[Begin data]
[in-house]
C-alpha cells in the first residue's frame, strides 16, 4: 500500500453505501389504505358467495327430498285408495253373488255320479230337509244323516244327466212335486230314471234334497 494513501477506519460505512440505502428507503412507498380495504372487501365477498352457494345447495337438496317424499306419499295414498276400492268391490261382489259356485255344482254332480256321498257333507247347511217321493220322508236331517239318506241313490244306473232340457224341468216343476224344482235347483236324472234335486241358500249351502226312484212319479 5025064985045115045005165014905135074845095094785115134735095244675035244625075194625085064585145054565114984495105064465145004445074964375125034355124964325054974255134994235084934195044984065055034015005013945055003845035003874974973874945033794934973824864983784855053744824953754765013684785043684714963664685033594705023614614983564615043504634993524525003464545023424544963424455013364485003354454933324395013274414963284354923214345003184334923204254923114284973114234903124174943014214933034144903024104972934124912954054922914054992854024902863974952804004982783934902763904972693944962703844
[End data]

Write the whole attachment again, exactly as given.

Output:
[in-house]
C-alpha cells in the first residue's frame, strides 16, 4: 500500500453505501389504505358467495327430498285408495253373488255320479230337509244323516244327466212335486230314471234334497 494513501477506519460505512440505502428507503412507498380495504372487501365477498352457494345447495337438496317424499306419499295414498276400492268391490261382489259356485255344482254332480256321498257333507247347511217321493220322508236331517239318506241313490244306473232340457224341468216343476224344482235347483236324472234335486241358500249351502226312484212319479 5025064985045115045005165014905135074845095094785115134735095244675035244625075194625085064585145054565114984495105064465145004445074964375125034355124964325054974255134994235084934195044984065055034015005013945055003845035003874974973874945033794934973824864983784855053744824953754765013684785043684714963664685033594705023614614983564615043504634993524525003464545023424544963424455013364485003354454933324395013274414963284354923214345003184334923204254923114284973114234903124174943014214933034144903024104972934124912954054922914054992854024902863974952804004982783934902763904972693944962703844